Disc and Music Echo (the two had merged in 1966) was aimed more at the pop market with photos of heartthrobs such as The Tremeloes, The Herd, Gene Pitney or Cliff Richard. This was where you could learn that Junior Campbell of Marmalade lived in a flat in Finchley and used his money from songwriting to buy an MGB GT sports car (with electric windows and radio-cassette player). Or learn the prophetic news that the new Monkees film may shock you says Davy Jones. That's the one which became 'Head'. It bombed totally on its initial release because the teenagers couldn't understand it, but is now a highly regarded cult classic.
The Monkees were also troubling the nation's youth in other ways at this time. In the readers' letters someone was compelled to write (and notice they printed the writer's FULL address)
Record Mirror had started in 1953 as a traditional showbiz magazine, but by the late 60s its coverage of the market had managed to bridge the gap between teenage pop and the more serious punter. By 1969 its chart pages were spectacularly comprehensive and would include not only the current singles and LPs, but also the charts from 5, 10 and 20 years ago, the US charts, R&B charts, C&W charts, etc etc. Heaven for anoraks.
One regular feature in RM which now seems amazing is their Readers Club in which readers would send in a photo of themselves and tell everyone I like the Beatles and the Beach Boys, watching tv and playing tennis, and I would like to hear from others with similar interests which was then followed by their FULL home address. Where are they now? And what do they look like now? There is an overwhelming urge to write to one of those address today, just out of sheer curiosity.
Step forward a couple of years to 1970 and I still have the first ever issue of Sounds. Slightly unfortunately, their launch coincided with the death of Janis Joplin which was the cover story. In those early days Sounds filled a recently recognised gap in the market and was predominantly aimed at 13-18 year old male record buyers. Kids who had long hair, wore denim and fitted into the newly-invented rock category. It catered for modern tastes and treated its audience with respect and intelligence - at the time a radical concept. Finally, here was something written by people who knew what they were talking about. A new generation of music journalists with contemporary tastes had appeared, but they were having to fight for space alongside the old school who didn't have time for pop music - which probably wouldn't last anyway.
And yet some old habits died hard. That first edition of Sounds still had several pages devoted to jazz and folk news, features and album reviews. And those items looked rather incongruous alongside a full page advert for Vertigo records featuring Black Sabbath's Paranoid, Dr Strangely Strange, and Rod Stewart's Gasoline Alley.
Sounds moved in a different direction during its lifetime. It started as the thinking teenagers mag, but by the late 70s it was concentrating on rock/heavy metal and became the headbanger's bible. But today's fashion is tomorrow's history and by the early 90s Sounds had folded and disappeared off the map.
NME followed a slightly less dramatic path. By the mid 70s it had undergone a seismic shift in position and attitude coinciding with the punk/new wave scene, and it became the paper which sneered at everything. It caught the mood of those times and has subsequently managed to be the only survivor. Every few years it reinvents itself and today operates as a kind of semi-intelligent tabloid covering everything from rock to rap to dance, although its circulation figures are only a fraction of those in its heyday.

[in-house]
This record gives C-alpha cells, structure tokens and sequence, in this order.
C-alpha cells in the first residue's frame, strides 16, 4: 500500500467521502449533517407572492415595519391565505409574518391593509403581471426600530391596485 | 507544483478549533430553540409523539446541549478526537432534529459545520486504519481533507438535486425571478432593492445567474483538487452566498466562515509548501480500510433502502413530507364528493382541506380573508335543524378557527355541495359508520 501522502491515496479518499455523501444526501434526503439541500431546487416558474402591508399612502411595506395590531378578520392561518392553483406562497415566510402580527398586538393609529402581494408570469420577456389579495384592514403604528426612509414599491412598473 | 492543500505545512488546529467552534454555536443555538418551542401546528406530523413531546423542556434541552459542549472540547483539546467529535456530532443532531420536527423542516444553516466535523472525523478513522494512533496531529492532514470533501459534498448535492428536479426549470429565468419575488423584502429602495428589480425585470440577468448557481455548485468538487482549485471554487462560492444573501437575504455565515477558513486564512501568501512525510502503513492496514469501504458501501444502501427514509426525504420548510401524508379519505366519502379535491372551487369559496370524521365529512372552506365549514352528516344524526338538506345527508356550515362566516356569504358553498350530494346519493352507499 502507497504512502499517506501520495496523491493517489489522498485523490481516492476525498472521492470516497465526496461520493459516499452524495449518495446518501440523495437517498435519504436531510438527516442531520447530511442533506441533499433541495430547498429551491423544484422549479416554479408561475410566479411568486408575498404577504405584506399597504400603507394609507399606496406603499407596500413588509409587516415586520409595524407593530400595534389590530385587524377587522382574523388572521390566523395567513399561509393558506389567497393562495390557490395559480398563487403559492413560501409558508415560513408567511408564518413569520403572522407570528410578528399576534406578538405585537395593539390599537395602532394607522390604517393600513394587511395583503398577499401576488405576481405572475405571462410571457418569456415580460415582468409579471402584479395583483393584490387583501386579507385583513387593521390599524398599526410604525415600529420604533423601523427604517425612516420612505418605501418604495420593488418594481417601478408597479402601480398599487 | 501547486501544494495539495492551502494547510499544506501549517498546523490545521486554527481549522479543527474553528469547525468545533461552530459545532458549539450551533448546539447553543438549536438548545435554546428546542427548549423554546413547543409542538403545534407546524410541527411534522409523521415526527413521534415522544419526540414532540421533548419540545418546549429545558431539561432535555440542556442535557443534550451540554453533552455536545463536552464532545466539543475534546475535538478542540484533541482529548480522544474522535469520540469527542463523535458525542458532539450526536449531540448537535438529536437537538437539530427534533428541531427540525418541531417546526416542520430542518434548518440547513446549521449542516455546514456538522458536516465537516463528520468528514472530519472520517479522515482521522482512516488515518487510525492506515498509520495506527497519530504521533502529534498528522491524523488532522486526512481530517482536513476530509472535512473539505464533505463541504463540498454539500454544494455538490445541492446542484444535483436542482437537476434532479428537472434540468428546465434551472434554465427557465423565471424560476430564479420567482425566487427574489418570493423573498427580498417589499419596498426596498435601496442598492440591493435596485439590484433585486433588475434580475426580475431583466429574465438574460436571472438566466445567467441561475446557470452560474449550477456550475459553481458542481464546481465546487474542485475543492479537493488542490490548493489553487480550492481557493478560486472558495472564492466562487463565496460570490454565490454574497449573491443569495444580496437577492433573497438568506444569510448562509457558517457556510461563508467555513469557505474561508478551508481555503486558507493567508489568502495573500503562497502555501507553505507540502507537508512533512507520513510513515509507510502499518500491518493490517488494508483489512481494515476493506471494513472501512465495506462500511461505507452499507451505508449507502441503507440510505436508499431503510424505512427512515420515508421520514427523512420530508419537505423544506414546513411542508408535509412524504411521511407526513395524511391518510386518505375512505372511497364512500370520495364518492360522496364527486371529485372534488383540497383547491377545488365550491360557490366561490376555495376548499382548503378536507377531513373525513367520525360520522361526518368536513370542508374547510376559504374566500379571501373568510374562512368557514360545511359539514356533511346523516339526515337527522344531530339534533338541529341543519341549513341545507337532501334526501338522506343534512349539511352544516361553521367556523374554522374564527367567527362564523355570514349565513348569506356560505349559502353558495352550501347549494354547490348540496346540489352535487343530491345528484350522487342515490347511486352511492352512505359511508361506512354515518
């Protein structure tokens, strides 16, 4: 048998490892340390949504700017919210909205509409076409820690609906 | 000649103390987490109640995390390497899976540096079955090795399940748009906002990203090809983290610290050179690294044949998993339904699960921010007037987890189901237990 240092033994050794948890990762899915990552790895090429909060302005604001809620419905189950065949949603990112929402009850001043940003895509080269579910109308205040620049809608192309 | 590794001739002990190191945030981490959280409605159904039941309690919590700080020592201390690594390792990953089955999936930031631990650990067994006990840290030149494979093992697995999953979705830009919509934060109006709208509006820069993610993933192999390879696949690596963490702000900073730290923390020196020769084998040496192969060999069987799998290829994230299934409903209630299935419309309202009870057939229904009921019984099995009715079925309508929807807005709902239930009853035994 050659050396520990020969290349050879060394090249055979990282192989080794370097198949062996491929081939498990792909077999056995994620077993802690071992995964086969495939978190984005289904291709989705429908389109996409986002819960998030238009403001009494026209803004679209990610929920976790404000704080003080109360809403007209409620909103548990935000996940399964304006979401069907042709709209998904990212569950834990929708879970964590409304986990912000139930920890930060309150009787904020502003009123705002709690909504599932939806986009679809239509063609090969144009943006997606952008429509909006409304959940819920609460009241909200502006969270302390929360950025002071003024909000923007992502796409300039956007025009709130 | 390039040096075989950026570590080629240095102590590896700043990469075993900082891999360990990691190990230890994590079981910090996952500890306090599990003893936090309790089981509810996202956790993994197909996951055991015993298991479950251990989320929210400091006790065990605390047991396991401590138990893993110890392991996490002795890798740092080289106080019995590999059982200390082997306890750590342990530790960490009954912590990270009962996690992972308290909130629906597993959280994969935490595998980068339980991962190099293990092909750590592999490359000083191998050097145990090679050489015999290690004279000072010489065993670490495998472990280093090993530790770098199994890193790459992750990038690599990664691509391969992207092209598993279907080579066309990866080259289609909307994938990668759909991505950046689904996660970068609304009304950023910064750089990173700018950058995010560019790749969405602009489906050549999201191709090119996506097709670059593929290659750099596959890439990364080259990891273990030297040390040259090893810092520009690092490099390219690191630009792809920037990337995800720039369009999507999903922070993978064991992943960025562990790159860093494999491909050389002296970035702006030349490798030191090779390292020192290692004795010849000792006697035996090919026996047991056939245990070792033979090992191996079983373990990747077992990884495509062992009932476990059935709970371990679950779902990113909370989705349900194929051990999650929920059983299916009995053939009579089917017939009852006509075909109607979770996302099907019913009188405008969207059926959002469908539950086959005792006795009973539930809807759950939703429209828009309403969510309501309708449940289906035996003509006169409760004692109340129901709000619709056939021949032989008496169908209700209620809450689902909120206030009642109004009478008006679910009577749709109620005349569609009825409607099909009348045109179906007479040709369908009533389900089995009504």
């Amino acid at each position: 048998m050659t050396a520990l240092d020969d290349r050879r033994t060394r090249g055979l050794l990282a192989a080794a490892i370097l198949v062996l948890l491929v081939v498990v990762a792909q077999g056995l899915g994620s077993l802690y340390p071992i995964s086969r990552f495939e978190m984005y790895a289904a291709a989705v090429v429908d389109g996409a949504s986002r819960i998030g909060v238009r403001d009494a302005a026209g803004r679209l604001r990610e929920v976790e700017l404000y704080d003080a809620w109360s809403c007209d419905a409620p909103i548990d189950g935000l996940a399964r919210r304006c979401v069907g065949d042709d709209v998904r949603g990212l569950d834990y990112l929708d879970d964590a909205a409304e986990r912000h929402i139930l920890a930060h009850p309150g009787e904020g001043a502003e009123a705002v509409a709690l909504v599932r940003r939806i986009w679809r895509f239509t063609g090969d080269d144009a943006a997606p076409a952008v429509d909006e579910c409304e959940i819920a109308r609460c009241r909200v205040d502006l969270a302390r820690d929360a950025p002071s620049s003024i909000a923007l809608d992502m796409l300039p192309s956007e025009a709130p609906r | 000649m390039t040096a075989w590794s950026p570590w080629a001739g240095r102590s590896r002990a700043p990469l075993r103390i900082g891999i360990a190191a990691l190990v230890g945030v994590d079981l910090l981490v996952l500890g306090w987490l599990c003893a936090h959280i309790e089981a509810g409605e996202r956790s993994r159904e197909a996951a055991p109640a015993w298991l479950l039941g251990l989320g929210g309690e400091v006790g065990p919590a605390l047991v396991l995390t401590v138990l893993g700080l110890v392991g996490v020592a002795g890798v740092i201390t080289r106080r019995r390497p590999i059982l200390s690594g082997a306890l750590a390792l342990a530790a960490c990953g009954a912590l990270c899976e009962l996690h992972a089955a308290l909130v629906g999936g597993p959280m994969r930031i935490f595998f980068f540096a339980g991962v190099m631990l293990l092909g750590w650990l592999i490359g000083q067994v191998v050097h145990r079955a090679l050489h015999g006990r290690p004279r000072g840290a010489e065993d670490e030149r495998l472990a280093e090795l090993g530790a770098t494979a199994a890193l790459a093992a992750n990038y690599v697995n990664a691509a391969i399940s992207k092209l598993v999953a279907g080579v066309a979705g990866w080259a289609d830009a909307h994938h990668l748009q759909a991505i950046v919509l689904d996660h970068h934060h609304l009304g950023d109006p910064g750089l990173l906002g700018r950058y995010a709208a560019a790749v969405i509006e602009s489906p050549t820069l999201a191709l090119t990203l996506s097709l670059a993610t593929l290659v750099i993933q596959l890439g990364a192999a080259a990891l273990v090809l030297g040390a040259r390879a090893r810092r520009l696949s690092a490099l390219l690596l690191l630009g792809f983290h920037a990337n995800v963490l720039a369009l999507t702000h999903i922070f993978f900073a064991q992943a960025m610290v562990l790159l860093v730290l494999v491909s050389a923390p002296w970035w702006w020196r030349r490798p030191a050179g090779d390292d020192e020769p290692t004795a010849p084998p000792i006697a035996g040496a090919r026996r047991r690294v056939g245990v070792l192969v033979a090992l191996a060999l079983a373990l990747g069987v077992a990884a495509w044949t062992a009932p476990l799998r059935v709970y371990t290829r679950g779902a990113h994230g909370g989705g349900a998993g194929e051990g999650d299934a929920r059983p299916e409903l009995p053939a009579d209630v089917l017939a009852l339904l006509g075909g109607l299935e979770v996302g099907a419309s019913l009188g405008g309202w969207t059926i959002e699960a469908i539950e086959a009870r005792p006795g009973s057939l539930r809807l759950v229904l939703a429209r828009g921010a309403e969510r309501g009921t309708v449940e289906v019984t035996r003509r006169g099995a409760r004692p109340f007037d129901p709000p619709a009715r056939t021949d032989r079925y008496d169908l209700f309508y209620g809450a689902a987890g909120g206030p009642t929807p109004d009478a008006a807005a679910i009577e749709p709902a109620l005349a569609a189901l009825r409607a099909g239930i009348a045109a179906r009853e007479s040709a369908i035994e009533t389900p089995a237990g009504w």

Melody Maker tried to adjust to the 70s and 80s, but always seemed to be jumping on a bandwagon which had just passed, constantly trying to keep up with everybody else, and never quite sure what it wanted to be. A bewildering change of editors and policies ultimately led to its demise by the end of the 20th century.
Looking back now, it seems there was a period of 30/40 years where the weekly music press flourished, peaked, and died. Its audience initially was the teenage pop market. Subsequently it became more specialised, aiming at two or three generations of male teenagers who bought LPs, religiously pored over the sleeve notes and lyrics, sat in front of the record player memorising every note, knew who played what in which group, and then went round to their mate's house to listen to LPs in the bedroom.
I know that happened because I did it. A habit formed in my even-younger days when I'd wait for my dad to come home to see if he was carrying a record-shaped package. What is it? Can I listen to it? Would it be any good (in my opinion) or would it be an opera singer belting out arias, in which case my interest would rapidly fade.
How many kids today do that? It's a lifestyle which was finished off by the internet and downloading. In 30 years time people may look back with nostalgic at what they used to buy off iTunes. Reading the sleeve notes and learning more about the artist is becoming a lost art. Music has become an intangibly digital form, with no visible or tactile element to it. To many listeners today it's just something which they hear, without knowing much about its background or origins.
Maybe the spirit of those days is just managing to survive. If there is any continuity from the lost era of the 60s/70s, it is in the monthly magazines like Mojo, Uncut, Word. Their audience is largely the teenagers from those times who are now married, have kids whose musical tastes they can't understand, and who want to read about the groups they listened to in those 'golden' days.
As the music fans from the 60s and 70s descend into old age, they aren't quite sure how they are supposed to behave or what they are supposed to do. Keep on rocking with grey and thinning hair?
Nobody really wanted to die before they got old. But nobody had an alternative plan either.